The legislation, which would unilaterally replace parts of the post-Brexit deal that was agreed in 2020 by Britain and the EU, is due to be sent back to parliament's lower house for a so-called second reading.
Foreign minister Liz Truss said London's priority was to protect a 1998 peace deal that Ireland, the United States and other countries have said could be put at risk by replacing parts of the Northern Ireland Protocol.
"This legislation will fix the problems the Protocol has created, ensuring that goods can flow freely within the UK, while avoiding a hard border and safeguarding the EU Single Market," Truss said in a statement on Sunday.
"A negotiated solution has been and remains our preference, but the EU continues to rule out changing the Protocol itself - even though it is patently causing serious problems in Northern Ireland - which therefore means we are obliged to act."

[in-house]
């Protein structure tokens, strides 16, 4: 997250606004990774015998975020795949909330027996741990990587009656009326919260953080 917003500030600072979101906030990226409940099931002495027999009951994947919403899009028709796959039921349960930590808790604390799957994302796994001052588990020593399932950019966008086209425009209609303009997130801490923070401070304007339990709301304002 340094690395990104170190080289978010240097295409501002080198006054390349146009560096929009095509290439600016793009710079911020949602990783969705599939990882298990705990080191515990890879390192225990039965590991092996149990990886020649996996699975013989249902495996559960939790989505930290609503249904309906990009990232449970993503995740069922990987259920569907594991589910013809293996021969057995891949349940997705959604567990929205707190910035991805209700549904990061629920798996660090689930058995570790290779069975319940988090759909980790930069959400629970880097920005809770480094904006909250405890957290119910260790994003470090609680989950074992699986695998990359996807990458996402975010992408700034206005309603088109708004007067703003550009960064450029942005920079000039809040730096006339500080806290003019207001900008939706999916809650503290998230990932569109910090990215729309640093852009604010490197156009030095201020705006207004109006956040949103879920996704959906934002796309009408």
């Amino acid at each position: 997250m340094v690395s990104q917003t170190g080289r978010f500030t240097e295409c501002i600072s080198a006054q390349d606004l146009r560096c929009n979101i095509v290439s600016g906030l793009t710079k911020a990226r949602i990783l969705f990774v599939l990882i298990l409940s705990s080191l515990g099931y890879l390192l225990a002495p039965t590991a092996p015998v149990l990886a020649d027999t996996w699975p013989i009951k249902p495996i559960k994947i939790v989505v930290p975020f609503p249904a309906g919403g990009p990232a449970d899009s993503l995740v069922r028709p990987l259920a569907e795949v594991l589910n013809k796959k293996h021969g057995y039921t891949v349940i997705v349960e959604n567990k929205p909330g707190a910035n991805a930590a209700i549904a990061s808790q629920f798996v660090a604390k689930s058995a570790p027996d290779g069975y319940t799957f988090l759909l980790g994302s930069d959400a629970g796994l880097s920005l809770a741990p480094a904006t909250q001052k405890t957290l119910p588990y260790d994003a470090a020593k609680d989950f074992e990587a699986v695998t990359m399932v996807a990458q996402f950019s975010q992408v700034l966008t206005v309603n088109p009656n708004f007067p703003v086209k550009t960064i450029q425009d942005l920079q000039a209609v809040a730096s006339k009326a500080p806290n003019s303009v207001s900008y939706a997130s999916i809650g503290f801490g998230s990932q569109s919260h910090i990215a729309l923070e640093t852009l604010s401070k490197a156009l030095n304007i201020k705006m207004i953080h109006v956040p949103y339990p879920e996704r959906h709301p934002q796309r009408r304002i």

Britain plans to stop some checks on goods moving to Northern Ireland from the rest of the United Kingdom and it is challenging the role played by the EU's court.
The EU's ambassador to Britain said on Sunday that Britain's plans were illegal and unrealistic.
"It is a treaty that we signed, ratified and even went through a general election in this country," Joao Vale de Almeida told Sky News.
The European Commission has launched legal proceedings against Britain, potentially leading to a trade war.
EU officials say Johnson is trying to regain support among lawmakers in his Conservative Party after he narrowly won a confidence vote earlier this month.
(Writing by William Schomberg. Editing by Jane Merriman)